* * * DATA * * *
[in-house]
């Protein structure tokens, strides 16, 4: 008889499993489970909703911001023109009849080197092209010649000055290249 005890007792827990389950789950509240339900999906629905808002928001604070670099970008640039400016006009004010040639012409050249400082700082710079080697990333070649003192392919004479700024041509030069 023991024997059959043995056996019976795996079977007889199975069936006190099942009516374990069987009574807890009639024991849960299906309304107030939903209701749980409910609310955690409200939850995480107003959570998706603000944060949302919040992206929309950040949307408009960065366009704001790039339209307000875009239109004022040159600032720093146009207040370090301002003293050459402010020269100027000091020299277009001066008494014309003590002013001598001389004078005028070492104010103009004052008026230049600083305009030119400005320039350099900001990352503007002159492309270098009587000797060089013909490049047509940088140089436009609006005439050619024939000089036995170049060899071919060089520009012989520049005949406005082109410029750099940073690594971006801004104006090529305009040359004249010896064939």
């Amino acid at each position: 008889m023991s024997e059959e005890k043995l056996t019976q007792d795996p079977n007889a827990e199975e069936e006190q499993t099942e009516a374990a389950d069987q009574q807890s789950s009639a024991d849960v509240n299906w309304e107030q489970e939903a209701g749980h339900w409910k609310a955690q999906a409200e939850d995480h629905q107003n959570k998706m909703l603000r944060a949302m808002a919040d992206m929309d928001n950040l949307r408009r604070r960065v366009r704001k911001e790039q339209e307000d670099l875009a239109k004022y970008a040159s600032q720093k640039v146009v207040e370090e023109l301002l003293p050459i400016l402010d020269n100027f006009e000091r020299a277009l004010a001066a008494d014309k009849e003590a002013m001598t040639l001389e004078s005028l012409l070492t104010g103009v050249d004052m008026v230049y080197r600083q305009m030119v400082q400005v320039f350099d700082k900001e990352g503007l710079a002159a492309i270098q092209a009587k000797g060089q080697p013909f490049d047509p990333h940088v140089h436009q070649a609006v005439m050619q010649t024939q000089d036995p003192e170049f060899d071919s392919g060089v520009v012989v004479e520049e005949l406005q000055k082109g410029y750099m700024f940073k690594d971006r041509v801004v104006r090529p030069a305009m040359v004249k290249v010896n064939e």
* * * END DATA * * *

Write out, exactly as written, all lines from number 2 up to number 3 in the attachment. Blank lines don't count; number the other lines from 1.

């Protein structure tokens, strides 16, 4: 008889499993489970909703911001023109009849080197092209010649000055290249 005890007792827990389950789950509240339900999906629905808002928001604070670099970008640039400016006009004010040639012409050249400082700082710079080697990333070649003192392919004479700024041509030069 023991024997059959043995056996019976795996079977007889199975069936006190099942009516374990069987009574807890009639024991849960299906309304107030939903209701749980409910609310955690409200939850995480107003959570998706603000944060949302919040992206929309950040949307408009960065366009704001790039339209307000875009239109004022040159600032720093146009207040370090301002003293050459402010020269100027000091020299277009001066008494014309003590002013001598001389004078005028070492104010103009004052008026230049600083305009030119400005320039350099900001990352503007002159492309270098009587000797060089013909490049047509940088140089436009609006005439050619024939000089036995170049060899071919060089520009012989520049005949406005082109410029750099940073690594971006801004104006090529305009040359004249010896064939």
């Amino acid at each position: 008889m023991s024997e059959e005890k043995l056996t019976q007792d795996p079977n007889a827990e199975e069936e006190q499993t099942e009516a374990a389950d069987q009574q807890s789950s009639a024991d849960v509240n299906w309304e107030q489970e939903a209701g749980h339900w409910k609310a955690q999906a409200e939850d995480h629905q107003n959570k998706m909703l603000r944060a949302m808002a919040d992206m929309d928001n950040l949307r408009r604070r960065v366009r704001k911001e790039q339209e307000d670099l875009a239109k004022y970008a040159s600032q720093k640039v146009v207040e370090e023109l301002l003293p050459i400016l402010d020269n100027f006009e000091r020299a277009l004010a001066a008494d014309k009849e003590a002013m001598t040639l001389e004078s005028l012409l070492t104010g103009v050249d004052m008026v230049y080197r600083q305009m030119v400082q400005v320039f350099d700082k900001e990352g503007l710079a002159a492309i270098q092209a009587k000797g060089q080697p013909f490049d047509p990333h940088v140089h436009q070649a609006v005439m050619q010649t024939q000089d036995p003192e170049f060899d071919s392919g060089v520009v012989v004479e520049e005949l406005q000055k082109g410029y750099m700024f940073k690594d971006r041509v801004v104006r090529p030069a305009m040359v004249k290249v010896n064939e």